A living will is not really a will and does not dispose of your property, but instead is an instrument that states your wishes for your care in the event that you become terminally ill or permanently unconscious. Through a living will you can state whether you want any type of treatment to prolong your life, reduce pain, or provide nourishment.
A durable power of attorney for healthcare names a person (called an “agent”) who will be responsible for making decisions on your behalf if you become incapacitated and unable to care for yourself. The power becomes effective when you are determined to be incapacitated.
No. A living will does not name an agent and applies only if you become terminally ill. A durable power of attorney for healthcare is much broader and gives the agent full decision-making authority with respect to a wide variety of situations involving your medical, surgical, hospital and related care.
What about my financial affairs – who manages those if I become ill or incapacitated?
You should execute a power of attorney for financial matters, which will designate a certain person of your choice to handle your financial affairs in the event you become ill or incapacitated. The person you name will then be able to perform a many duties such as paying your bills, managing your bank accounts, and investing your assets.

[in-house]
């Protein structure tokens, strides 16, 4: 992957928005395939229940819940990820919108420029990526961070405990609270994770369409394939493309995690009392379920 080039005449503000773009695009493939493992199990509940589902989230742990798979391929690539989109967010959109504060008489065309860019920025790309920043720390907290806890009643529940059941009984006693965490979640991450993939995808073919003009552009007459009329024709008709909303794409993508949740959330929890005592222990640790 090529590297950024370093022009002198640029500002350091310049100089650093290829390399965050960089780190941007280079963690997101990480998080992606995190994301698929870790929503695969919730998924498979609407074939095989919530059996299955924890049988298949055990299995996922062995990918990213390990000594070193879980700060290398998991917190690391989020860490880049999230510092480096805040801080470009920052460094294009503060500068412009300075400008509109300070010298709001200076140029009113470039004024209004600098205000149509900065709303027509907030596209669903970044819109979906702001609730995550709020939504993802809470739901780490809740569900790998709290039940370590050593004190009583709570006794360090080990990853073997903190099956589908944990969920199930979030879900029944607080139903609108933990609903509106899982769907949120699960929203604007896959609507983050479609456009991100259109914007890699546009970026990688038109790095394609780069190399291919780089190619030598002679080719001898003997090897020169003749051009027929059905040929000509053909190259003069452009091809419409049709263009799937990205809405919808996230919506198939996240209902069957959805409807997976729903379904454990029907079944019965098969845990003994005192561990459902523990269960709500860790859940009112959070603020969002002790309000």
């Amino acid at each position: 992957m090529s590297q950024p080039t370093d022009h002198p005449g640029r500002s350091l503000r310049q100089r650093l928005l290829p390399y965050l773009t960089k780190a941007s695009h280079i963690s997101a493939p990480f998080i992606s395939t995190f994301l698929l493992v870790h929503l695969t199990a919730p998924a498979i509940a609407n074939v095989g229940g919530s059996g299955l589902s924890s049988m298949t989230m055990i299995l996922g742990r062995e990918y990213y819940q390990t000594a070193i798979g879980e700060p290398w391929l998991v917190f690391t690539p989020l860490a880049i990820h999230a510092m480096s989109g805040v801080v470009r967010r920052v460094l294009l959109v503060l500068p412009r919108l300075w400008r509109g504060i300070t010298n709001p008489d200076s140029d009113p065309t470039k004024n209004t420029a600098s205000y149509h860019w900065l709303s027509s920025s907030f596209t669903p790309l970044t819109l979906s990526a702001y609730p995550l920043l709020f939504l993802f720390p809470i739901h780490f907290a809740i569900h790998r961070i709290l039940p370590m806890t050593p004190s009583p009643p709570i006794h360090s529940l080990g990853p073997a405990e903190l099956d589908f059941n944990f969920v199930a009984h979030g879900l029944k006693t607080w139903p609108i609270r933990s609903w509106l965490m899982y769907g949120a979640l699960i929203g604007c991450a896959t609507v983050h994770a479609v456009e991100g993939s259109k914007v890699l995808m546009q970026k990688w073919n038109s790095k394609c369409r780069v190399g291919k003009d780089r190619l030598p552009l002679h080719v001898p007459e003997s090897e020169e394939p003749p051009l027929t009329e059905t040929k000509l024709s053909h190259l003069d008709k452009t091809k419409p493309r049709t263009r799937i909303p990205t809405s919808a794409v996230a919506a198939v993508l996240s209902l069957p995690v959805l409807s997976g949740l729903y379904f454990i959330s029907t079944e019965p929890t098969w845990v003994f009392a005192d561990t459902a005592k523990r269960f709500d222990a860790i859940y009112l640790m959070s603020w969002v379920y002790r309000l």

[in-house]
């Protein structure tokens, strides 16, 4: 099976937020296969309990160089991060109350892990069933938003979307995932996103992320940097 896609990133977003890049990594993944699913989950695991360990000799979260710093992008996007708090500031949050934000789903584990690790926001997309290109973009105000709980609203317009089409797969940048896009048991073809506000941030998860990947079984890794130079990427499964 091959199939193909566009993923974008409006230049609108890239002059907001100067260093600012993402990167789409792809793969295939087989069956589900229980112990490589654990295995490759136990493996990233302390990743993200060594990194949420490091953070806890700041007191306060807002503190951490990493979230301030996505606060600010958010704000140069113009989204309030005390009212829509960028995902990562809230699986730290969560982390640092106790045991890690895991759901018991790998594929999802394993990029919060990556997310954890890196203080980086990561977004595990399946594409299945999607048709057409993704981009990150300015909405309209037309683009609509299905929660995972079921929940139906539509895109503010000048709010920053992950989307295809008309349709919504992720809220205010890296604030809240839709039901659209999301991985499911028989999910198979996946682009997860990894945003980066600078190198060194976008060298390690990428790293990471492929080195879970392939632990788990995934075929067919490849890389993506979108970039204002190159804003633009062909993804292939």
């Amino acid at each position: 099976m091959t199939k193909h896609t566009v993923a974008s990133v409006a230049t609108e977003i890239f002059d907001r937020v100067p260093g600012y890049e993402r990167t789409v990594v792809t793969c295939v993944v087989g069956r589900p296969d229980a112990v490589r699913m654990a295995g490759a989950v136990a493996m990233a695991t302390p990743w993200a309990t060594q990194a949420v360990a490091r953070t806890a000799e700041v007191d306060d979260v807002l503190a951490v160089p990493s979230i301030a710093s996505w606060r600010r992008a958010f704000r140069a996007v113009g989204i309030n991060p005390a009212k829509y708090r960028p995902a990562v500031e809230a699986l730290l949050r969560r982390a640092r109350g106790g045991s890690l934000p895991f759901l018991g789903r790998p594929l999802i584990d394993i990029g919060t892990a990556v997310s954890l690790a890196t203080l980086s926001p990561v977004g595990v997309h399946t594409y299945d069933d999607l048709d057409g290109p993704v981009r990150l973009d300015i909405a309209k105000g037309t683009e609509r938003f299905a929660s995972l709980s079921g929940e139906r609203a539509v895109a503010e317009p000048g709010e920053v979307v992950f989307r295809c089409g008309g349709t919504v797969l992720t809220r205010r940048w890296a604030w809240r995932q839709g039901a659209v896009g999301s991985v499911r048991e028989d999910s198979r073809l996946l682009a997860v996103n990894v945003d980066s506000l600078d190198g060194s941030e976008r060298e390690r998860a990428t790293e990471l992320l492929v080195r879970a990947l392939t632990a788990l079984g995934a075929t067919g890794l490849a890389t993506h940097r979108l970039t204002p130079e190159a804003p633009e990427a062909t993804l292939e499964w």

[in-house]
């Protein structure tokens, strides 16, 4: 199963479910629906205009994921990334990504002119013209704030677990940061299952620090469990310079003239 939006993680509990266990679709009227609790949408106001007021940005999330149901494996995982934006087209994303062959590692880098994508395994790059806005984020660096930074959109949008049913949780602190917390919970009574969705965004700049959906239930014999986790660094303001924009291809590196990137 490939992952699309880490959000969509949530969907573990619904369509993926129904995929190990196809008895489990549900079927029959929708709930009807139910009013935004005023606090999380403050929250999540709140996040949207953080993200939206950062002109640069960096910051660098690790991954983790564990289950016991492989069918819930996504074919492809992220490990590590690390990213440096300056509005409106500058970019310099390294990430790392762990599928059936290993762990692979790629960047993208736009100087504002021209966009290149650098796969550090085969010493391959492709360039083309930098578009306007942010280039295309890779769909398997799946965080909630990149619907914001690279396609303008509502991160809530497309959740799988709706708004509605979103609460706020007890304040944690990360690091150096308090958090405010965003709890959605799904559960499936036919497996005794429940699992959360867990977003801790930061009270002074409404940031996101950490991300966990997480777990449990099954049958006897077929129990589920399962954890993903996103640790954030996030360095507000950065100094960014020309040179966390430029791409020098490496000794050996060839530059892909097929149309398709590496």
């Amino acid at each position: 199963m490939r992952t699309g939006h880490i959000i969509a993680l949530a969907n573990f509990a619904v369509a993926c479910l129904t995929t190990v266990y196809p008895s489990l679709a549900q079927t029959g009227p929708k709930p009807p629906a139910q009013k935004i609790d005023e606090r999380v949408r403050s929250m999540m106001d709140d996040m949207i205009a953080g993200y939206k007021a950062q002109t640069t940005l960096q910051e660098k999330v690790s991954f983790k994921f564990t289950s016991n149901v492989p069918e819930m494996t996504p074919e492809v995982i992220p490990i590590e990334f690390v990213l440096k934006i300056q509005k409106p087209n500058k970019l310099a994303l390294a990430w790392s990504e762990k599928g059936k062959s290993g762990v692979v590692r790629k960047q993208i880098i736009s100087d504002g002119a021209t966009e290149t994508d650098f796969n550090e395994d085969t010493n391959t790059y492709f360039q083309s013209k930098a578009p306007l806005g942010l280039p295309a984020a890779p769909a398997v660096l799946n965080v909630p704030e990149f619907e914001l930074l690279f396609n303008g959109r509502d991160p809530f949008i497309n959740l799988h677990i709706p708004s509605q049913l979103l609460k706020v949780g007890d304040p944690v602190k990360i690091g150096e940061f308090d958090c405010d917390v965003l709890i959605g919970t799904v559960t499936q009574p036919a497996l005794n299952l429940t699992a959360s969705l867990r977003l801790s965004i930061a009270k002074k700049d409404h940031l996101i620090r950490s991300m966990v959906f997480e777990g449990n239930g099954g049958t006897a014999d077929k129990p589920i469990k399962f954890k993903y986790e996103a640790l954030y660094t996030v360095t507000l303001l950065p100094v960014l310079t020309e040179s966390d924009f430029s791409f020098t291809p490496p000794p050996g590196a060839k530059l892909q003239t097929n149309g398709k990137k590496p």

Generally, they must be in writing, signed by you, and witnessed by two people. Although you can fill out a generic form for a power of attorney or living will, you should still have it reviewed by an attorney to make sure it meets your state’s requirements.
TIP: It is a good idea to give a copy of the document to your doctor, a family member, or the person you name as agent.
Yes. Either document can be revoked in much the same way that you would revoke an ordinary will (i.e., destruction, written revocation). Many states even permit oral revocations.
You can name almost anyone to be your agent, though some states prohibit you from naming family members or your doctor.
You have the power to limit or specifically name the powers given to your agent in the instrument that creates the durable power, but the agent’s decision-making authority is generally quite broad. It includes any decision that is related to your care, such as whether to decline or consent to medical care, access your medical records, select your doctors, or admit you to a hospital.